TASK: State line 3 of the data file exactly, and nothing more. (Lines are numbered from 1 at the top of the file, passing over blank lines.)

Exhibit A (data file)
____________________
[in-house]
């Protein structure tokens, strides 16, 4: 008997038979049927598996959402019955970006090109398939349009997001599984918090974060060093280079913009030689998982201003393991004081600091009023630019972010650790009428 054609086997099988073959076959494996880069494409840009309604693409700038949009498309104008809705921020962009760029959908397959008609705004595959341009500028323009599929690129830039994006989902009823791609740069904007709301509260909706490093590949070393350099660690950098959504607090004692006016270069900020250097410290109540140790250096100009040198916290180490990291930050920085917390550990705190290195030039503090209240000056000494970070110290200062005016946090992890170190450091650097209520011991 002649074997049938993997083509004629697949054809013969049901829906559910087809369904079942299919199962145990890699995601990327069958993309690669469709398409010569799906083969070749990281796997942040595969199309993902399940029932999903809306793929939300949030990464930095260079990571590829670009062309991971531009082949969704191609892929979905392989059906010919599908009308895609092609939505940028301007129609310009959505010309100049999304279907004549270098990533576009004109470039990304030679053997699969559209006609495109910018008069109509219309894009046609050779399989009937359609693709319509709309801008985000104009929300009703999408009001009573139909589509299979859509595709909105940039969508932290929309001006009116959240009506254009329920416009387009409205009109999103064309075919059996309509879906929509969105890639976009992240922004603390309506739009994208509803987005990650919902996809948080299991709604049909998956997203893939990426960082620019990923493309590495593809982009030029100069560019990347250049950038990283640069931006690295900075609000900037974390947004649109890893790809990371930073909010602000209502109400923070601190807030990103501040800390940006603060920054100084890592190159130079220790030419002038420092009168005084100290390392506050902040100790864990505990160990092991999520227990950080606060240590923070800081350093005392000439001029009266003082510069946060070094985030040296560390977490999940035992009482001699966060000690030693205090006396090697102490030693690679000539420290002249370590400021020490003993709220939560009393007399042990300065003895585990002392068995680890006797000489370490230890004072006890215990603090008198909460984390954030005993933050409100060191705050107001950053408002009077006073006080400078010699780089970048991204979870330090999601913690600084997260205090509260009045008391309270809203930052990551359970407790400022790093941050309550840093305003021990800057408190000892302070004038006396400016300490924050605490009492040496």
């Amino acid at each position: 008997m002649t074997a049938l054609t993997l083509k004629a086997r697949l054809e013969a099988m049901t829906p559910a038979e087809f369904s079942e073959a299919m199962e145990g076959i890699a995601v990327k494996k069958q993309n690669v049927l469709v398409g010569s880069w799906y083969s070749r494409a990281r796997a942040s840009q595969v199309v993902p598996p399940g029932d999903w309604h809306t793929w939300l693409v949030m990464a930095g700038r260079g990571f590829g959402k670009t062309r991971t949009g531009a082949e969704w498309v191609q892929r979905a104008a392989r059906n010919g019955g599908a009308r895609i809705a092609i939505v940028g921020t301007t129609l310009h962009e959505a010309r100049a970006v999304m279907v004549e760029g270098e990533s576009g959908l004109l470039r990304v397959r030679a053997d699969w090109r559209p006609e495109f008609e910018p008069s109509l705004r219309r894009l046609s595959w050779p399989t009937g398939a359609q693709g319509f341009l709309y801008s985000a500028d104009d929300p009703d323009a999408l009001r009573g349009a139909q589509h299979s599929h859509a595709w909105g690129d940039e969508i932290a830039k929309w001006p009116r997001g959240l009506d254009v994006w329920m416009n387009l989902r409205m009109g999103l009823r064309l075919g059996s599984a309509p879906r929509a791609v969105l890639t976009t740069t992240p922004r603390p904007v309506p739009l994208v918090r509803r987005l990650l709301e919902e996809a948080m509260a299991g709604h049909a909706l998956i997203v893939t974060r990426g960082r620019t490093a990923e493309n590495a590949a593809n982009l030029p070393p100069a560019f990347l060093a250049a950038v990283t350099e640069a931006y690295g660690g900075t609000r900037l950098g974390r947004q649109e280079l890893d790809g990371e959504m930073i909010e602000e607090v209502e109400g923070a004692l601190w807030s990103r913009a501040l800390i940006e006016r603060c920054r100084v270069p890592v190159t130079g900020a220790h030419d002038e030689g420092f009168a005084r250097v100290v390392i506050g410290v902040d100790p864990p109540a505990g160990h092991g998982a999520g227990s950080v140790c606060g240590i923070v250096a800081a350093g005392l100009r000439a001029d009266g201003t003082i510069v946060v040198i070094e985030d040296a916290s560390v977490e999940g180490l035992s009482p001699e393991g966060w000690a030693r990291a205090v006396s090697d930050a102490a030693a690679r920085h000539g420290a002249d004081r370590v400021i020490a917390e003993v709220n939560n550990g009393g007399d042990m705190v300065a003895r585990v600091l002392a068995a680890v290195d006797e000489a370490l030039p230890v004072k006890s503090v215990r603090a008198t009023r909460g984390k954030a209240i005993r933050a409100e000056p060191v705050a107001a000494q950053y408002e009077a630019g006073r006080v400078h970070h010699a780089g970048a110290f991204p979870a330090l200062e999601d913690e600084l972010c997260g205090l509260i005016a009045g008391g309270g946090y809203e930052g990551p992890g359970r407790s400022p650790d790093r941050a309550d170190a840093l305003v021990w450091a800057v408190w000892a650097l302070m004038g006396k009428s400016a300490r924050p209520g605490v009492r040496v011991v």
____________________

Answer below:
């Amino acid at each position: 008997m002649t074997a049938l054609t993997l083509k004629a086997r697949l054809e013969a099988m049901t829906p559910a038979e087809f369904s079942e073959a299919m199962e145990g076959i890699a995601v990327k494996k069958q993309n690669v049927l469709v398409g010569s880069w799906y083969s070749r494409a990281r796997a942040s840009q595969v199309v993902p598996p399940g029932d999903w309604h809306t793929w939300l693409v949030m990464a930095g700038r260079g990571f590829g959402k670009t062309r991971t949009g531009a082949e969704w498309v191609q892929r979905a104008a392989r059906n010919g019955g599908a009308r895609i809705a092609i939505v940028g921020t301007t129609l310009h962009e959505a010309r100049a970006v999304m279907v004549e760029g270098e990533s576009g959908l004109l470039r990304v397959r030679a053997d699969w090109r559209p006609e495109f008609e910018p008069s109509l705004r219309r894009l046609s595959w050779p399989t009937g398939a359609q693709g319509f341009l709309y801008s985000a500028d104009d929300p009703d323009a999408l009001r009573g349009a139909q589509h299979s599929h859509a595709w909105g690129d940039e969508i932290a830039k929309w001006p009116r997001g959240l009506d254009v994006w329920m416009n387009l989902r409205m009109g999103l009823r064309l075919g059996s599984a309509p879906r929509a791609v969105l890639t976009t740069t992240p922004r603390p904007v309506p739009l994208v918090r509803r987005l990650l709301e919902e996809a948080m509260a299991g709604h049909a909706l998956i997203v893939t974060r990426g960082r620019t490093a990923e493309n590495a590949a593809n982009l030029p070393p100069a560019f990347l060093a250049a950038v990283t350099e640069a931006y690295g660690g900075t609000r900037l950098g974390r947004q649109e280079l890893d790809g990371e959504m930073i909010e602000e607090v209502e109400g923070a004692l601190w807030s990103r913009a501040l800390i940006e006016r603060c920054r100084v270069p890592v190159t130079g900020a220790h030419d002038e030689g420092f009168a005084r250097v100290v390392i506050g410290v902040d100790p864990p109540a505990g160990h092991g998982a999520g227990s950080v140790c606060g240590i923070v250096a800081a350093g005392l100009r000439a001029d009266g201003t003082i510069v946060v040198i070094e985030d040296a916290s560390v977490e999940g180490l035992s009482p001699e393991g966060w000690a030693r990291a205090v006396s090697d930050a102490a030693a690679r920085h000539g420290a002249d004081r370590v400021i020490a917390e003993v709220n939560n550990g009393g007399d042990m705190v300065a003895r585990v600091l002392a068995a680890v290195d006797e000489a370490l030039p230890v004072k006890s503090v215990r603090a008198t009023r909460g984390k954030a209240i005993r933050a409100e000056p060191v705050a107001a000494q950053y408002e009077a630019g006073r006080v400078h970070h010699a780089g970048a110290f991204p979870a330090l200062e999601d913690e600084l972010c997260g205090l509260i005016a009045g008391g309270g946090y809203e930052g990551p992890g359970r407790s400022p650790d790093r941050a309550d170190a840093l305003v021990w450091a800057v408190w000892a650097l302070m004038g006396k009428s400016a300490r924050p209520g605490v009492r040496v011991v």